Drafted into the Army on his 20th birthday in March 1953, Henry Weilmuenster was a week and a half from being shipped to the Korean peninsula as an infantryman.
But the cease-fire that came in June of that year changed his mission. Instead of sending Weilmuenster to war, the Army sent the Mascoutah native, who now lives in Belleville, off to become a footnote to history.
"When they told us we weren't going to have to fight we had quite a celebration," Weilmuenster said. "The boys drank a lot of beer and a lot of whiskey, and they broke a lot of windows in the process. We weren't sure what we were going to do after the war came to an end."
The revelry didn't last long. With no battle to fight, the men were shipped off to the Army's Dugway Proving Grounds in Utah about 85 miles southeast of Salt Lake City, where they tested weapons and equipment -- including biological and chemical agents, according to the Army's website -- to be used to fight future wars.
Created in early 1942 by President Franklin D. Roosevelt's order, the proving ground was a highly secretive site.
"We were always doing things that didn't make any sense to us," Weilmuenster said. "But the colonel told us we were helping provide the Army with very valuable information."
Missions included driving Army trucks around nonstop in the desert heat to see how much abuse they could take. On another occasion, the men went up into the mountains and dug a system of bunkers into the rock. Sleeping in pup tents at the foot of the mountain, the men were awakened one night to the sounds of jets that dropped bombs, fired missiles and machine gunned their handiwork.
"When we got up in the morning, we found all the greenery around us was completely dead," Weilmuenster said. "We found out later that was what they called Agent Orange. It killed all the vegetation and made the landscape look like a whole different place. It turns out that they had us build the bunkers so they could test how much damage the weapons they used would do."
The men tried out lots of other things too, including a 40-barrel rocket launcher that blew its targets to smithereens.
"We tested smoke generators that made it so you couldn't see your fingers if you held your hand out in front of your face," Weilmuenster said. "They were fed by 55-gallon drums, and when you got low, they'd bring you another one. They could keep the smoke going for two weeks if they wanted to."
Weilmuenster narrowly missed being part of a much bigger -- and much more dangerous test.
"They were doing nuclear testing over in Nevada, and the sergeant told me if they needed just one more guy, my name was next on the list to go," Weilmuenster said. "They would have the guys lay in a ditch when the blast went off. Then they would march toward ground zero to see what the effect was."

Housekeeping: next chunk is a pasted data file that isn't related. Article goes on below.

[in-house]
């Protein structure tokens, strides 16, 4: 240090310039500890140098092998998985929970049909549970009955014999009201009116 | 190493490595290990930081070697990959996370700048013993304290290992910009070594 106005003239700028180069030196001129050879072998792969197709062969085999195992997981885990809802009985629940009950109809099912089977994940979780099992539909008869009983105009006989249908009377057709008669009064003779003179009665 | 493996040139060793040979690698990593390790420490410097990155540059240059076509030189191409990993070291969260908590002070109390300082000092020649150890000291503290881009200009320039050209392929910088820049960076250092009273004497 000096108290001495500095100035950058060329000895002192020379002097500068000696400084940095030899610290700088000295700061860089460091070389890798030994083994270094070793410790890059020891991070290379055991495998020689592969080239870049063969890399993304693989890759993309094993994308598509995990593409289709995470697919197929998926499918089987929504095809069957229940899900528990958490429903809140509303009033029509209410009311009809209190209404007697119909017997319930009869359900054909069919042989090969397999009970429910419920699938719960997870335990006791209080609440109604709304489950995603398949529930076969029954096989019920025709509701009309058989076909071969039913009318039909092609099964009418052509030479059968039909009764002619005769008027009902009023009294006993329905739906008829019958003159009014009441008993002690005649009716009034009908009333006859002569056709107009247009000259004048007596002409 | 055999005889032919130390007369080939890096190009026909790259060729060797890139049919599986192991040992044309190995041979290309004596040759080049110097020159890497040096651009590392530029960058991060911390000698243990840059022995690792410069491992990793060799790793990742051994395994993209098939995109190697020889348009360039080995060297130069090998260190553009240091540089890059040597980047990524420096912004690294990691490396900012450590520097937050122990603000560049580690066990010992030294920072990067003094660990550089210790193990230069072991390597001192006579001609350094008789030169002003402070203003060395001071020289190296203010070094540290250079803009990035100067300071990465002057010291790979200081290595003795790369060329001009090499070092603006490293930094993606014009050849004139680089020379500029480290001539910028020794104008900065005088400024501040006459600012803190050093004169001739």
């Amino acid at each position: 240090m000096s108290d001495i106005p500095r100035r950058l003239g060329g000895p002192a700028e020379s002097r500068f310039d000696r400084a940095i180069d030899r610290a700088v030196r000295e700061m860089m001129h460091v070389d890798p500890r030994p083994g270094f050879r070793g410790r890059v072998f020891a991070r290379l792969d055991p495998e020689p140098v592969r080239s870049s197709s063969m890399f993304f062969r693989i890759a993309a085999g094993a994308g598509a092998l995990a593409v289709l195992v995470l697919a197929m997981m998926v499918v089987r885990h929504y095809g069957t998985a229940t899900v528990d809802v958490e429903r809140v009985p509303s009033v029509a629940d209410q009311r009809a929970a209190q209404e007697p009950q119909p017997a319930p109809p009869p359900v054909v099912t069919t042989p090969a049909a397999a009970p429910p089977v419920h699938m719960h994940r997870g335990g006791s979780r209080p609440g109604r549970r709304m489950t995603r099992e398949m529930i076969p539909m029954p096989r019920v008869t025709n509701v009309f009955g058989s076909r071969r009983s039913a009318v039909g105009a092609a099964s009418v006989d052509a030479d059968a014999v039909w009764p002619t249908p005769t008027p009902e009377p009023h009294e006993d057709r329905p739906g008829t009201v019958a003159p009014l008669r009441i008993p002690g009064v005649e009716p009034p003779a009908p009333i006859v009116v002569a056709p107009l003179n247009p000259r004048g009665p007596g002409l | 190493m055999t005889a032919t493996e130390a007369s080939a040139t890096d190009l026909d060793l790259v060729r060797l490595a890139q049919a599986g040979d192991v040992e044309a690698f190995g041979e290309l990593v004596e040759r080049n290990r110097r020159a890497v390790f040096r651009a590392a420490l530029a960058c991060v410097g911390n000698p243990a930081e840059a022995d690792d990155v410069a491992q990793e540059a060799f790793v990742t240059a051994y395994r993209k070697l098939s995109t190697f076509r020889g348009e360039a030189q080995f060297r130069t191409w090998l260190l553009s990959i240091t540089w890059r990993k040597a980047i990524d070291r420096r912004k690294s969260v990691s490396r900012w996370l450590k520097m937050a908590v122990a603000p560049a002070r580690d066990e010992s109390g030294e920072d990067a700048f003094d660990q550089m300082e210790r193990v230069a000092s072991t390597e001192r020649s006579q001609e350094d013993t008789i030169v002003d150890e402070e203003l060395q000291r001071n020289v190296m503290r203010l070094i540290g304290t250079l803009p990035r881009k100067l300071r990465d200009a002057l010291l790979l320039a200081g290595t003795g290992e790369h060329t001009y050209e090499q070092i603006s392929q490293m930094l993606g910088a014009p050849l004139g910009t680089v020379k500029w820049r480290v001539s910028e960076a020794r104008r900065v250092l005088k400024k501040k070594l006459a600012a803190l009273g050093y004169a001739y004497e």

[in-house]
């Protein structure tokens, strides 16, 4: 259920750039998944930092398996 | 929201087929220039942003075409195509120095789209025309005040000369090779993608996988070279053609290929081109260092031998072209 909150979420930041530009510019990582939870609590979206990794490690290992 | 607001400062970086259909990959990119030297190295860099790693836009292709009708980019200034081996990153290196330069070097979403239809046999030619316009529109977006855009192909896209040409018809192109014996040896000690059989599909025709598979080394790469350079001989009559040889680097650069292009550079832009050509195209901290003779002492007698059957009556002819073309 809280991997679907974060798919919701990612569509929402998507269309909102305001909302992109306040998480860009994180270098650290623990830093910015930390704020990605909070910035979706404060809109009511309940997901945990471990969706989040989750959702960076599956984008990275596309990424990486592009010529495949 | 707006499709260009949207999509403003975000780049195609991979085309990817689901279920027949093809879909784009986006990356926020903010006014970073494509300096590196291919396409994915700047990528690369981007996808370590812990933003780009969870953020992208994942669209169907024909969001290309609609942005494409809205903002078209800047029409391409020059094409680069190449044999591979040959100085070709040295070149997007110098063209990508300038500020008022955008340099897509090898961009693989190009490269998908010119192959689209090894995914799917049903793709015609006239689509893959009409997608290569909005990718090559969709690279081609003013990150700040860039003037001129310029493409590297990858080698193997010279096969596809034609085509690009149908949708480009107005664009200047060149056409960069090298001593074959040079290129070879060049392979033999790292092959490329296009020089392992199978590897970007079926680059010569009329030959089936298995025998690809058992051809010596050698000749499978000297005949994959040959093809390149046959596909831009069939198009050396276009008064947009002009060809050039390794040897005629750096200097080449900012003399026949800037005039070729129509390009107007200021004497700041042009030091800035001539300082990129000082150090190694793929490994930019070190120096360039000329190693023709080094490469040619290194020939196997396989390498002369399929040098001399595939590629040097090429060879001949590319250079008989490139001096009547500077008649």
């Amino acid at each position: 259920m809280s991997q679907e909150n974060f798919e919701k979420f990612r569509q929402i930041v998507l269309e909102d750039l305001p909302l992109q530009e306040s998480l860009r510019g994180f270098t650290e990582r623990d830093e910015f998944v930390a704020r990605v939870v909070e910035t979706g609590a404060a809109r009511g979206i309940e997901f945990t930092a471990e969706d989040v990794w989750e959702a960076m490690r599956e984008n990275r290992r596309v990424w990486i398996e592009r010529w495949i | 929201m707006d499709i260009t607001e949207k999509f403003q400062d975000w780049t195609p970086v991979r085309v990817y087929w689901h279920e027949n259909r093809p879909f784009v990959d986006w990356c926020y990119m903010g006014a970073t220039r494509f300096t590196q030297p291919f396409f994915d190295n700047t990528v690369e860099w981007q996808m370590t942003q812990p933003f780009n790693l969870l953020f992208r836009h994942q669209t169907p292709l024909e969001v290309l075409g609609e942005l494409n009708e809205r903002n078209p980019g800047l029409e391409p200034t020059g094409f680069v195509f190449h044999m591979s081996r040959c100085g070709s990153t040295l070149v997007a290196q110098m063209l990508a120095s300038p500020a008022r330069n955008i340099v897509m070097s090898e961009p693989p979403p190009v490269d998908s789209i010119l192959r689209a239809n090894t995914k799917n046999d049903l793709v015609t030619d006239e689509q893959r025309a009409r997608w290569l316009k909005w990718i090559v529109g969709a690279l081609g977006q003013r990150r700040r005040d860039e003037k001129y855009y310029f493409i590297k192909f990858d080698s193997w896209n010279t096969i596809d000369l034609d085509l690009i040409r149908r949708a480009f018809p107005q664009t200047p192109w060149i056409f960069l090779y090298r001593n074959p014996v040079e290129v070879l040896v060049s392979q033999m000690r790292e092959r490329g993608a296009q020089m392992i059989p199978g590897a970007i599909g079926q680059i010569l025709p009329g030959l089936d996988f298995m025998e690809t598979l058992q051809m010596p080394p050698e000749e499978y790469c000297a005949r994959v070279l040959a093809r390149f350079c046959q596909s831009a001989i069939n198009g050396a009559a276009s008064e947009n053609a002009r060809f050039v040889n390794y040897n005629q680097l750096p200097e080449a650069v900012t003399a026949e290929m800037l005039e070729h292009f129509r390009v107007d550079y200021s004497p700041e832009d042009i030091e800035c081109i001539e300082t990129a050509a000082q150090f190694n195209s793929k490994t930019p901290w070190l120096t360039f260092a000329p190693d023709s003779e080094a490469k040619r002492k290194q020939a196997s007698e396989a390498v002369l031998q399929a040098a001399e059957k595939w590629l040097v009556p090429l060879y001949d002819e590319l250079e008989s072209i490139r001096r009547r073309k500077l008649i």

On a trip to the doctor for a problem tooth while he was on the base, Weilmuenster was asked which group he was in on the base. When he replied, the doctor said, "Oh, so you're one of the guinea pigs."
Weilmuenster asked the doctor whether guinea pigs had tails. When the doctor said no, he said, "Well, I don't have one either."
Signs posted all around the base warned soldiers not to hunt and eat the jackrabbits that roamed the area. The Army said the rabbits were diseased, but soldiers gossiped that they were exposed to radiation. One soldier couldn't resist. He drove 50 miles away from the base where he thought it would be safe. There he caught and killed a jackrabbit and cooked it over a fire cowboy style. He ate it and a couple of days later he started to feel really sick.
"They took him away, and his clothes stayed where they were at his bunk for three or four weeks," Weilmuenster said. "Then they sent a detail to take them away and we never heard anything else about him. I never heard if he lived or died, but I'd say there was a nine of ten chance that he died."
Dugway is still in use today, and it now covers nearly 800,000 acres. According to the Army, it is used for testing of defenses to chemical and biological weapons.
Although he never knew the technical details of the experiments in which he played a part, Weilmuenster said he believed to this day that his secret duties at Dugway continued to benefit him later in life.
He got out of the military when his two-year hitch ended in 1955. But he soon found a job at Scott Air Force Base, where he operated a boiler for 36 years.
Weilmuenster said other employees came and went, but he was told by the brass that he was considered to be a "hot potato" or someone who shouldn't be messed with. He believes the military wanted to keep him happy because of the things he saw and did at the testing grounds.
While he appreciated the support of his commanding officer when he was in the Army, it has always bothered Weilmuenster that he isn't officially considered to be a Korean War veteran.
"I was ready to fight," Weilmuenster said. "I trained to fight and I was ready to go, but the war ended. I served my country in the way I was asked.
"I don't want to take anything away from the veterans because they deserve all the praise that they get," Weilmuenster said. "But I did my duty, too. The plan for me just turned out a little bit different."
Contact reporter Scott Wuerz at firstname.lastname@example.org or 239-2626.